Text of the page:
North Carolina slaughterhouse evacuated due to ammonia leak

Authorities reportedly evacuated a slaughterhouse in Tar Heel after a severed ammonia line led to an ammonia leak on the plant floor. The June 17 evacuation affected some 2,000 workers at the Tar Heel plant, which is the largest pork slaughterhouse in the world, and at least eight employees suffered minor injuries as a result of the incident, authorities said.

Investigators stated that they are still looking into how the accident occurred. A representative of the company that owns and operates the slaughterhouse stated that a collapsed water-heater tank severed the ammonia line. Yet, the reason the water-heater tank failed is unclear, the representative said.

Growing concern over workplace safety at Amazon fulfillment centers

Many North Carolina residents have likely purchased an item on From a refrigerator to a bathroom cleaner, customers are able to purchase a wide variety of products from the number one online products providers. Every product ordered from must be sorted, packaged and loaded at one of its 89 warehouses which dot the globe.

According to's website, the company employees more than 88,400 workers in 32 countries around the world. Of those, many work in fulfillment centers and warehouses to ensure purchased products are packaged and loaded properly. According to the career page, a Fulfillment Specialist position at one of Amazon's warehouses requires that a worker is able to perform "continuous walking, standing, bending pushing, pulling reaching, and handling in a warehouse environment."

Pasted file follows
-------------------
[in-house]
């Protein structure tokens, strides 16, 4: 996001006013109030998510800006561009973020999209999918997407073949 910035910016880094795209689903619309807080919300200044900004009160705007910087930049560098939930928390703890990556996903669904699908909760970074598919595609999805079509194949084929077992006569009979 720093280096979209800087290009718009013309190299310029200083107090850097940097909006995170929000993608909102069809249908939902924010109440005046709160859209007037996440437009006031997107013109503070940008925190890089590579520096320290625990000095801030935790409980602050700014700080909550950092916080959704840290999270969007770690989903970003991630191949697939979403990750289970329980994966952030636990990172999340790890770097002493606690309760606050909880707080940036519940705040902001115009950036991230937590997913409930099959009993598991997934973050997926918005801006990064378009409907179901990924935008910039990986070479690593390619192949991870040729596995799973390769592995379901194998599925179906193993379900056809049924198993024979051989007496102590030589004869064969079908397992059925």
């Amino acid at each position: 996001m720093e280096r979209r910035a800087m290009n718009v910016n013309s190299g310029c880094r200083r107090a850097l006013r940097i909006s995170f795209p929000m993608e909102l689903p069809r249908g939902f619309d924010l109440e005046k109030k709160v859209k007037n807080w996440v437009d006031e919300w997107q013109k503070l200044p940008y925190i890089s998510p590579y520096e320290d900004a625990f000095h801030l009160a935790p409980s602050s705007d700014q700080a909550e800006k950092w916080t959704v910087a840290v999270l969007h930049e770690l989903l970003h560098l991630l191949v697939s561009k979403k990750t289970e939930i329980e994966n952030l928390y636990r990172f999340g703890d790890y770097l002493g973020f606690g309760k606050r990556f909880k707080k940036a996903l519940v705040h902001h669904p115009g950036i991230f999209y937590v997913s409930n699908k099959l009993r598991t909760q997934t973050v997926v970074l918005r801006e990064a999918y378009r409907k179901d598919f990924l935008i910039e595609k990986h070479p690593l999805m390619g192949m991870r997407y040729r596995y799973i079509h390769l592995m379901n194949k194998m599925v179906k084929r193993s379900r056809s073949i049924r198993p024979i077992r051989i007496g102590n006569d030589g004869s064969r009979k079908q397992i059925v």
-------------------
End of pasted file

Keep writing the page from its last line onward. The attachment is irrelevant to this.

150 U.S. workers will die today from work-related injuries and illnesses

The United States has some of the strictest workplace safety laws and regulations of any developed country. While great strides and improvements have been made with regard to workplace safety since the passage of the Occupational Safety and Health Act of 1970, every day an estimated 150 U.S. workers die from workplace injuries and occupational illnesses.

The ALF-CIO recently released a Death on the Job Report which details statistics related to workplace injuries and fatalities from 2012, which is the most recent year for which comprehensive data exists. While the report details 3.8 million reported injuries among U.S. workers during 2012, the real number of injuries suffered by U.S. workers is likely much higher with actual numbers estimated at between 7.6 to 11.4 million.

Tips to avoid suffering a work-related back injury

Whether standing or sitting, walking or standing; the muscles in an individual's back are always working and often stressed. Back injuries are among the most prevalent and debilitating of all injuries. An injury to the lower or upper back can be painful and greatly inhibit an individual's ability to work and enjoy life.

Regardless of job position or assigned duties, an individual's back is often put under tremendous stress. Back injuries among employees who work in construction and nursing, where the lifting of heavy objects is routine, are especially prone to suffering lower or upper back injuries. However, even employees who primarily sit behind an office desk may be at risk for back injuries as poor posture and inactivity lead to weakened muscles which are then more prone to injury.

Majority of farm-related injuries and illnesses go unreported

Given North Carolina's strong agricultural ties, recent news related to the underreporting of agricultural injuries and illnesses is especially troubling. The information is detailed in a study which was conducted by researchers at UC-Davis. The study provides strong statistical information that shows an estimated 77 percent of U.S. agricultural-related injuries and illnesses go unreported.

Agricultural-related jobs are already traditionally listed as being among the most-dangerous occupations in the U.S. Researchers conducting the study estimate that more than 140,000 injuries and illnesses suffered by agricultural workers on both crop and livestock farms went unreported during 2011 alone.